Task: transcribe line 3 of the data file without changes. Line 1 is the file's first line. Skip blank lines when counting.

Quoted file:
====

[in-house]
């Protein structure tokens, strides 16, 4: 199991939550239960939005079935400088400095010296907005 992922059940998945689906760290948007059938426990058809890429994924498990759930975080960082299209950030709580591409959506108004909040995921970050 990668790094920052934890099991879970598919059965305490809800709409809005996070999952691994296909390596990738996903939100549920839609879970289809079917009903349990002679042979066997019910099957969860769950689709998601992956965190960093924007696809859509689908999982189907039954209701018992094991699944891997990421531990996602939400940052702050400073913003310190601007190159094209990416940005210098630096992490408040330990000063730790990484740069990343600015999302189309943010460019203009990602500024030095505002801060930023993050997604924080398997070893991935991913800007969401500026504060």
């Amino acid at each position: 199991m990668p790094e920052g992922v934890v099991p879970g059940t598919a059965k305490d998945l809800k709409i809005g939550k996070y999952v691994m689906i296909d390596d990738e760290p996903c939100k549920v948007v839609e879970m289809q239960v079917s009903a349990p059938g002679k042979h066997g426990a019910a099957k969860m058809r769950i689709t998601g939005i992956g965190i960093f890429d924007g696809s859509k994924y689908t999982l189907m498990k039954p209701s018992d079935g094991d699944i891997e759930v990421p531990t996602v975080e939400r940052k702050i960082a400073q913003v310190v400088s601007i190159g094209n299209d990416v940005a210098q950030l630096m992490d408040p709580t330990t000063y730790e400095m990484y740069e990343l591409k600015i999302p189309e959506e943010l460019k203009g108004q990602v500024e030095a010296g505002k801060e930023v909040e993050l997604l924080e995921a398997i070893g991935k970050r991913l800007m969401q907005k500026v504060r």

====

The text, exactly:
């Amino acid at each position: 199991m990668p790094e920052g992922v934890v099991p879970g059940t598919a059965k305490d998945l809800k709409i809005g939550k996070y999952v691994m689906i296909d390596d990738e760290p996903c939100k549920v948007v839609e879970m289809q239960v079917s009903a349990p059938g002679k042979h066997g426990a019910a099957k969860m058809r769950i689709t998601g939005i992956g965190i960093f890429d924007g696809s859509k994924y689908t999982l189907m498990k039954p209701s018992d079935g094991d699944i891997e759930v990421p531990t996602v975080e939400r940052k702050i960082a400073q913003v310190v400088s601007i190159g094209n299209d990416v940005a210098q950030l630096m992490d408040p709580t330990t000063y730790e400095m990484y740069e990343l591409k600015i999302p189309e959506e943010l460019k203009g108004q990602v500024e030095a010296g505002k801060e930023v909040e993050l997604l924080e995921a398997i070893g991935k970050r991913l800007m969401q907005k500026v504060r």